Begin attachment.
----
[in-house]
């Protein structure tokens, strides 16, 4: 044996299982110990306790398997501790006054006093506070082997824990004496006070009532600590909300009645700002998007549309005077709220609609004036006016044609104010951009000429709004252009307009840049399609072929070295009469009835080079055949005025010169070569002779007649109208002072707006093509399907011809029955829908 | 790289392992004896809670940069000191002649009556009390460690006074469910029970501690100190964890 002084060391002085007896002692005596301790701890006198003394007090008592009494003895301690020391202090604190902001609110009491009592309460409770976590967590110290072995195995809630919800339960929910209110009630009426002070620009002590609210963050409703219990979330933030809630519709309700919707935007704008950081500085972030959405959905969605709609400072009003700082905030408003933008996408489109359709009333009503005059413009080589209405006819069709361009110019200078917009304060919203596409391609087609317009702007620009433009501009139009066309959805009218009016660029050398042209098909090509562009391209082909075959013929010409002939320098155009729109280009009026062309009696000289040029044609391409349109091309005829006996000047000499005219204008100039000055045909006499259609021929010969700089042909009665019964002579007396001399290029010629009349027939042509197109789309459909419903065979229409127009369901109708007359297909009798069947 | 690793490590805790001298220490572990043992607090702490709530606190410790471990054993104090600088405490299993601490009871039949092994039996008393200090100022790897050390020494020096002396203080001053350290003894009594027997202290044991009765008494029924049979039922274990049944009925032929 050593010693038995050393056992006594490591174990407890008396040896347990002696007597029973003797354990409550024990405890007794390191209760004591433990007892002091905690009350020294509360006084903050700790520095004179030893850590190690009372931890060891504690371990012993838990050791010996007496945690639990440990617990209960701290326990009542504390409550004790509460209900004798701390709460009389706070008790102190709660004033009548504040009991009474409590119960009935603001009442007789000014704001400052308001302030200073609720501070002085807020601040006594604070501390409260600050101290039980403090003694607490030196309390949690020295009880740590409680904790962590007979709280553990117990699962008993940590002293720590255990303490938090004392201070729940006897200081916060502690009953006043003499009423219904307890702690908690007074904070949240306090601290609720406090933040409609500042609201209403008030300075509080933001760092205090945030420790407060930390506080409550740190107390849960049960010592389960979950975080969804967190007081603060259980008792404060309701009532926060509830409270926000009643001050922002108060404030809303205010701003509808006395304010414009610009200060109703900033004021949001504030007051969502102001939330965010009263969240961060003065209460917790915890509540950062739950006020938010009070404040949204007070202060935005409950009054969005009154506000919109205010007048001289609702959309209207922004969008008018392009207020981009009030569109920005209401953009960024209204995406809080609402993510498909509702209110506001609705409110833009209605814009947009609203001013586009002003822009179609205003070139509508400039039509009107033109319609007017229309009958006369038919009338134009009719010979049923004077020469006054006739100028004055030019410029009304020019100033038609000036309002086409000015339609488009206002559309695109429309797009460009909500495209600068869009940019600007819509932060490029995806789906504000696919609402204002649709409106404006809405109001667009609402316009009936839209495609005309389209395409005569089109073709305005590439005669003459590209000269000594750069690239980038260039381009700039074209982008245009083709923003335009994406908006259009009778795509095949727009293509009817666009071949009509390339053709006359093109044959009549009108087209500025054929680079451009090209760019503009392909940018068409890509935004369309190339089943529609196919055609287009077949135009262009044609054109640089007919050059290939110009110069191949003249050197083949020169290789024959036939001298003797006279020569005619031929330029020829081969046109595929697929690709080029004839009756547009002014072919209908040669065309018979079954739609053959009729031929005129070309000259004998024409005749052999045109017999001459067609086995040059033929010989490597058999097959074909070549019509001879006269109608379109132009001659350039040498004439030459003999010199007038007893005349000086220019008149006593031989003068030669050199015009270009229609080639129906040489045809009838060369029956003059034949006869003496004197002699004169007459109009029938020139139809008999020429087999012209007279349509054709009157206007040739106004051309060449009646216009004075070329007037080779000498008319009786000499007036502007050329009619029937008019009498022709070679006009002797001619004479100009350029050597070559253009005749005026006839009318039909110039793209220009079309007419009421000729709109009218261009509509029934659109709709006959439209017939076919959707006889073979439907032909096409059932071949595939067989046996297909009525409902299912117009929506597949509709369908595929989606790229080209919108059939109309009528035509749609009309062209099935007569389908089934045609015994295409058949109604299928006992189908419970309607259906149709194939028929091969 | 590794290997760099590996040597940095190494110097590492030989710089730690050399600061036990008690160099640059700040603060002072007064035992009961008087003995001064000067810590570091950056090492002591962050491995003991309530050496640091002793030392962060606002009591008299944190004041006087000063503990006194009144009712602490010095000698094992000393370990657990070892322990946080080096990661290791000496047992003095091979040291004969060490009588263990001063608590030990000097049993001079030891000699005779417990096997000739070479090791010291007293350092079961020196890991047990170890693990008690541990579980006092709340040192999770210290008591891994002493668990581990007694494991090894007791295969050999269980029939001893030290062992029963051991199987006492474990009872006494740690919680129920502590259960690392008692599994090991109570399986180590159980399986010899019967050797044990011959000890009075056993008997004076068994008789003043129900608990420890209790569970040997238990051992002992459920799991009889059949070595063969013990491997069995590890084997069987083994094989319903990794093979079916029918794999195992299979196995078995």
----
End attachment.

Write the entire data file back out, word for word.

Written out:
[in-house]
């Protein structure tokens, strides 16, 4: 044996299982110990306790398997501790006054006093506070082997824990004496006070009532600590909300009645700002998007549309005077709220609609004036006016044609104010951009000429709004252009307009840049399609072929070295009469009835080079055949005025010169070569002779007649109208002072707006093509399907011809029955829908 | 790289392992004896809670940069000191002649009556009390460690006074469910029970501690100190964890 002084060391002085007896002692005596301790701890006198003394007090008592009494003895301690020391202090604190902001609110009491009592309460409770976590967590110290072995195995809630919800339960929910209110009630009426002070620009002590609210963050409703219990979330933030809630519709309700919707935007704008950081500085972030959405959905969605709609400072009003700082905030408003933008996408489109359709009333009503005059413009080589209405006819069709361009110019200078917009304060919203596409391609087609317009702007620009433009501009139009066309959805009218009016660029050398042209098909090509562009391209082909075959013929010409002939320098155009729109280009009026062309009696000289040029044609391409349109091309005829006996000047000499005219204008100039000055045909006499259609021929010969700089042909009665019964002579007396001399290029010629009349027939042509197109789309459909419903065979229409127009369901109708007359297909009798069947 | 690793490590805790001298220490572990043992607090702490709530606190410790471990054993104090600088405490299993601490009871039949092994039996008393200090100022790897050390020494020096002396203080001053350290003894009594027997202290044991009765008494029924049979039922274990049944009925032929 050593010693038995050393056992006594490591174990407890008396040896347990002696007597029973003797354990409550024990405890007794390191209760004591433990007892002091905690009350020294509360006084903050700790520095004179030893850590190690009372931890060891504690371990012993838990050791010996007496945690639990440990617990209960701290326990009542504390409550004790509460209900004798701390709460009389706070008790102190709660004033009548504040009991009474409590119960009935603001009442007789000014704001400052308001302030200073609720501070002085807020601040006594604070501390409260600050101290039980403090003694607490030196309390949690020295009880740590409680904790962590007979709280553990117990699962008993940590002293720590255990303490938090004392201070729940006897200081916060502690009953006043003499009423219904307890702690908690007074904070949240306090601290609720406090933040409609500042609201209403008030300075509080933001760092205090945030420790407060930390506080409550740190107390849960049960010592389960979950975080969804967190007081603060259980008792404060309701009532926060509830409270926000009643001050922002108060404030809303205010701003509808006395304010414009610009200060109703900033004021949001504030007051969502102001939330965010009263969240961060003065209460917790915890509540950062739950006020938010009070404040949204007070202060935005409950009054969005009154506000919109205010007048001289609702959309209207922004969008008018392009207020981009009030569109920005209401953009960024209204995406809080609402993510498909509702209110506001609705409110833009209605814009947009609203001013586009002003822009179609205003070139509508400039039509009107033109319609007017229309009958006369038919009338134009009719010979049923004077020469006054006739100028004055030019410029009304020019100033038609000036309002086409000015339609488009206002559309695109429309797009460009909500495209600068869009940019600007819509932060490029995806789906504000696919609402204002649709409106404006809405109001667009609402316009009936839209495609005309389209395409005569089109073709305005590439005669003459590209000269000594750069690239980038260039381009700039074209982008245009083709923003335009994406908006259009009778795509095949727009293509009817666009071949009509390339053709006359093109044959009549009108087209500025054929680079451009090209760019503009392909940018068409890509935004369309190339089943529609196919055609287009077949135009262009044609054109640089007919050059290939110009110069191949003249050197083949020169290789024959036939001298003797006279020569005619031929330029020829081969046109595929697929690709080029004839009756547009002014072919209908040669065309018979079954739609053959009729031929005129070309000259004998024409005749052999045109017999001459067609086995040059033929010989490597058999097959074909070549019509001879006269109608379109132009001659350039040498004439030459003999010199007038007893005349000086220019008149006593031989003068030669050199015009270009229609080639129906040489045809009838060369029956003059034949006869003496004197002699004169007459109009029938020139139809008999020429087999012209007279349509054709009157206007040739106004051309060449009646216009004075070329007037080779000498008319009786000499007036502007050329009619029937008019009498022709070679006009002797001619004479100009350029050597070559253009005749005026006839009318039909110039793209220009079309007419009421000729709109009218261009509509029934659109709709006959439209017939076919959707006889073979439907032909096409059932071949595939067989046996297909009525409902299912117009929506597949509709369908595929989606790229080209919108059939109309009528035509749609009309062209099935007569389908089934045609015994295409058949109604299928006992189908419970309607259906149709194939028929091969 | 590794290997760099590996040597940095190494110097590492030989710089730690050399600061036990008690160099640059700040603060002072007064035992009961008087003995001064000067810590570091950056090492002591962050491995003991309530050496640091002793030392962060606002009591008299944190004041006087000063503990006194009144009712602490010095000698094992000393370990657990070892322990946080080096990661290791000496047992003095091979040291004969060490009588263990001063608590030990000097049993001079030891000699005779417990096997000739070479090791010291007293350092079961020196890991047990170890693990008690541990579980006092709340040192999770210290008591891994002493668990581990007694494991090894007791295969050999269980029939001893030290062992029963051991199987006492474990009872006494740690919680129920502590259960690392008692599994090991109570399986180590159980399986010899019967050797044990011959000890009075056993008997004076068994008789003043129900608990420890209790569970040997238990051992002992459920799991009889059949070595063969013990491997069995590890084997069987083994094989319903990794093979079916029918794999195992299979196995078995």